My daughter Nina and I set out for Duluth, a mere hour's drive from our house, at about 11:30 Friday morning. We had a place to stay, in a large suite in a converted warehouse building in Duluth's Canal Park, thanks to my long time friend Val. This was the second year we would be staying with this group of runners, and we knew it would be fun. But first, shopping. Race essentials, of course. We went to the mall and we both decided we needed Sanuk sandals for post race. It would turn out to be a great decision.
We arrived at the hotel, and I parked my car, not to be touched until Sunday. That was kind of nice. Driving in and out of Canal Park on marathon weekend is a hassle that is best avoided.
We then walked to the expo at the Duluth Entertainment and Convention Center (DECC) to pick up our race packets and get free samples of stuff. It was very crowded. This was the very same spot I had attended a Bernie Sanders rally a few months ago. I ended up buying the race belt I needed, and a few headbands that I thought were pretty cool. We went to the huge spaghetti dinner that is a Grandma's Marathon tradition. They had Ben and Jerry's ice cream for dessert. I had Cherry Garcia, one of my favorites.
Our suite has strict pre race night rules: lights out at 9 PM, which is good, since half marathon runners have to wake up at 4 AM. Nina and I slept on a very luxurious queen air mattress that was provided by our new friend JoElle. I kept waking up because the refrigerator was making strange noises, but when my phone alarm rang I felt well rested.
We grabbed hotel breakfast, and weak coffee, on our way to the buses. I normally don't eat much before a run, so I had half a banana, and half a bagel with peanut butter. I watched the sun rise over Lake Superior on the school bus that took us to the start. We arrived approximately 45 minutes before starting time. Plenty of time, right? Actually, not Due to the very rural, small nature of the starting area, we had to walk about half a mile from where the bus dropped us off. There were portable toilets spaced along this route, and huge lines at each of them. Nina and I eventually chose one, and the line turned out to move exceptionally slow. I was in the bathroom when the starting horn sounded. No worries, chip timing.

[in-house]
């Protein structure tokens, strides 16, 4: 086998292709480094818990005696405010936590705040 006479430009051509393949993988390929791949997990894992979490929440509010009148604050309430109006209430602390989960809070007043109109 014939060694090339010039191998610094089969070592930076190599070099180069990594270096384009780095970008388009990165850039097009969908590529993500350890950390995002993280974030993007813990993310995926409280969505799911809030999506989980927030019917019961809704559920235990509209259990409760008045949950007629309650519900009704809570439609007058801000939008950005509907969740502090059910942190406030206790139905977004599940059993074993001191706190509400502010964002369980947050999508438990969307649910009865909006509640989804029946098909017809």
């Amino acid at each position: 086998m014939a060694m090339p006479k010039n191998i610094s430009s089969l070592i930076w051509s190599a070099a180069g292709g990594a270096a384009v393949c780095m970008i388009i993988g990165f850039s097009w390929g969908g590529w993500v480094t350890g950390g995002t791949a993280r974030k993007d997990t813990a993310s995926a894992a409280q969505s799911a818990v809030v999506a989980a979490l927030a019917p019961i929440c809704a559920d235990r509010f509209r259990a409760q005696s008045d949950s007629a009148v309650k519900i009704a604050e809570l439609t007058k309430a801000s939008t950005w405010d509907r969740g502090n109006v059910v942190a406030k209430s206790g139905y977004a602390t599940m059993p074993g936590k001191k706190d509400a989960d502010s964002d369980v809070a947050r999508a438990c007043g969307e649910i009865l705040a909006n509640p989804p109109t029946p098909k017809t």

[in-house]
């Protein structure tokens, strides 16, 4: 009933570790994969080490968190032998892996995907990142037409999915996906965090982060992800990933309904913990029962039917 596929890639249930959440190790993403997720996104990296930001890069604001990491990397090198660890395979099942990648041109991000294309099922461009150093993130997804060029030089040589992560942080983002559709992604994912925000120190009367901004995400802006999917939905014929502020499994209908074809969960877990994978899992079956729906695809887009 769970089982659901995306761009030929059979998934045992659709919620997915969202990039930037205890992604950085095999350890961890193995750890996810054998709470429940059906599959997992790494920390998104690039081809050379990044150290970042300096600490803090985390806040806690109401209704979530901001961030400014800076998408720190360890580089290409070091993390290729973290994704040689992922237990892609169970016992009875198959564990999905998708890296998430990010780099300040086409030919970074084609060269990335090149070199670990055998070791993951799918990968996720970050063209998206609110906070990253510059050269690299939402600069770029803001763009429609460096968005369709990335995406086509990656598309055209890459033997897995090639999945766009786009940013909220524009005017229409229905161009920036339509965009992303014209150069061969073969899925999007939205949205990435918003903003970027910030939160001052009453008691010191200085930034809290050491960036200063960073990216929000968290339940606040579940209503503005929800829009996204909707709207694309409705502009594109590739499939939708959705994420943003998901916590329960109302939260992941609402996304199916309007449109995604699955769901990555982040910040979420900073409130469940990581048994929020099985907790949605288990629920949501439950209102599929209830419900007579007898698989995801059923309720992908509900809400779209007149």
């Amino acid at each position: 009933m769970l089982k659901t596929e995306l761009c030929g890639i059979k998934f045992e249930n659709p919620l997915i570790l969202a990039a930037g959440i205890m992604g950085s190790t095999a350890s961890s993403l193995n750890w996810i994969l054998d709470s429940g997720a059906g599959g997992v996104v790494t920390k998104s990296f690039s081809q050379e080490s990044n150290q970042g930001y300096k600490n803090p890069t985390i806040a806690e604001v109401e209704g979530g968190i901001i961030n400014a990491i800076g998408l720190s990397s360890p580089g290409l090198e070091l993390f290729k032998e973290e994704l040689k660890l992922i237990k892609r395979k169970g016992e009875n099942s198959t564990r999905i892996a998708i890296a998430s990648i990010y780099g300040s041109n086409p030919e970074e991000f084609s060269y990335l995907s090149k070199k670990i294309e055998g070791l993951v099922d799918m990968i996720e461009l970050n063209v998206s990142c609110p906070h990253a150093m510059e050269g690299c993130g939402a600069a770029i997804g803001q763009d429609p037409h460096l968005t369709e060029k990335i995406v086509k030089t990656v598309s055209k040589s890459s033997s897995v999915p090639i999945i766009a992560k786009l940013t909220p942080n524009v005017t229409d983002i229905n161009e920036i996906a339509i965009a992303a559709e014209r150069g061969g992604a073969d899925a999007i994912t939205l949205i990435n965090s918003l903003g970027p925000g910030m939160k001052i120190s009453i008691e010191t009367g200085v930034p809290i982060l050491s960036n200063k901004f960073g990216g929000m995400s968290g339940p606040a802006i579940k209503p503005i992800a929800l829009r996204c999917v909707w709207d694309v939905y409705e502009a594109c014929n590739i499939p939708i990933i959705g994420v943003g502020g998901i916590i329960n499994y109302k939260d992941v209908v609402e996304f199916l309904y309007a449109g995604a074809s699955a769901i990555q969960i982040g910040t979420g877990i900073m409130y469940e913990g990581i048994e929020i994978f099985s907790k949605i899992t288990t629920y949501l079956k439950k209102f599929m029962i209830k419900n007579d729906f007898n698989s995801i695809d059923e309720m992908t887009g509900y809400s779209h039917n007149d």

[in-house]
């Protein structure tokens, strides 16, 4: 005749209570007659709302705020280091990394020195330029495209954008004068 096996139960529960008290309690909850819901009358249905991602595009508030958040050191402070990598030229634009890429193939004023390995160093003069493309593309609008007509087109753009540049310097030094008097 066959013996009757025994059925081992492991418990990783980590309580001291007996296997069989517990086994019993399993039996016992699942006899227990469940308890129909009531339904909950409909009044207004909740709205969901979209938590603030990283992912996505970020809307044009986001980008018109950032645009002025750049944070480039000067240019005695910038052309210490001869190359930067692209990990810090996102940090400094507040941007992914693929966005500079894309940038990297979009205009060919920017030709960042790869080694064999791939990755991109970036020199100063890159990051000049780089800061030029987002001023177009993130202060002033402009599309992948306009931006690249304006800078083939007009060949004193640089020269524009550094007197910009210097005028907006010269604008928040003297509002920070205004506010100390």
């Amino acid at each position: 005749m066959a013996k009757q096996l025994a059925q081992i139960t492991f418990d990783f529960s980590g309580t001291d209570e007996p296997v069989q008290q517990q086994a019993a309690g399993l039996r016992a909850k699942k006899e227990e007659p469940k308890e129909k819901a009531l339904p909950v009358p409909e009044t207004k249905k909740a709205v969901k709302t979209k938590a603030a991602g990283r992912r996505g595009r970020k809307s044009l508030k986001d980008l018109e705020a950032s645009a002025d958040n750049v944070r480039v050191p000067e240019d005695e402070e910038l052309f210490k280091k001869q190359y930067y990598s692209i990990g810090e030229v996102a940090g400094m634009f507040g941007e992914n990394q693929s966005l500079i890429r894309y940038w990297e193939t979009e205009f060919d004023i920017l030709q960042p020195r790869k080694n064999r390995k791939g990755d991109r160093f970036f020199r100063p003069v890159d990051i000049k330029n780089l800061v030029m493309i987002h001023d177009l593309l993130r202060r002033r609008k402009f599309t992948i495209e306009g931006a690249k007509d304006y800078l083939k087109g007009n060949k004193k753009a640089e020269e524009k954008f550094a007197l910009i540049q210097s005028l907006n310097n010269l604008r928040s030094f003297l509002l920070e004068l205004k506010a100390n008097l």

I finally crossed the starting line about 10 minutes after the official start. My plan was to run the first six miles conservatively, and I kept checking Map My Run for a pace. The first mile clocked in at 11:08. Perfect. I also wanted to remember something about each mile of the race, and for the first mile I remembered running by McQuade Harbor on Lake Superior. The second mile was something about lupines framing an incredible lake view. I almost wanted to stop and take a picture, but I had a half marathon to run. So I kept to my strategy of getting the first half of the race behind me without thinking too much. That worked. My mile paces were pretty consistent.
The first six miles of the Garry Bjorklund Half Marathon are run along a two lane scenic highway along Lake Superior. Scenic, but not much for spectators. Still, there are the conversations among runners. I can't imagine chatting with people while running a half. Part of me wants to wear headphones and listen to music to drown it all out next time, the other part is intrigued.
My plan was to take a gel at 4 miles, but somehow I missed the water station, so I had to wait until 6 miles because I did not want to take a gel without water. Oh well, I felt fine and I was not stopping. At six miles the scenic road turns into London Road on the outskirts of Duluth, a residential highway where spectator participation increases. There was music. There were bacon stands. I noticed a guy running barefoot. Wow.
After six miles, it was starting to get hot, and humid. I felt strong, but I started walking intervals to pace myself. Between seven and eight miles, I blessedly forgot if the next mile was seven or eight, so I was pleasantly surprised to find out it was indeed the eighth mile already. Between eight and nine miles, the course takes its steepest hill. I walked the hill, having nothing to prove and a lot to lose. Then the course turned on to Superior Street, the heart of downtown Duluth. The energy really picks up there, but the street is quaint cobblestone so you have to watch your step. The Superior Street portion seems to go on forever, but when you turn the corner and head towards the harbor that means there is only a mile left. And, I was feeling better that I remember feeling on this course last year at that point. I had taken another energy gel at mile 9. Good to go.
The rest of the course winds around the DECC and two blocks to Canal Park Drive and a couple blocks to the finish. It seems to take forever. But I ran most of that last mile, and I was one of those runners who did the sprint thing in the last quarter mile and passed maybe five runners before the finish. It was over. And I didn't feel like I was about to die. I was full of life!
I can't fully say what this race did for me. It renewed my confidence as a runner. I did everything right, and I could have done it faster had it not been for the heat. I had the support of a suite full of running friends, and I enjoyed the rest of Saturday with a walk with Nina to the beach, and then reading and chilling out by the ship canal. Duluth is beautiful, I am so thankful I can run, and I am looking forward again to more races and maybe longer distances.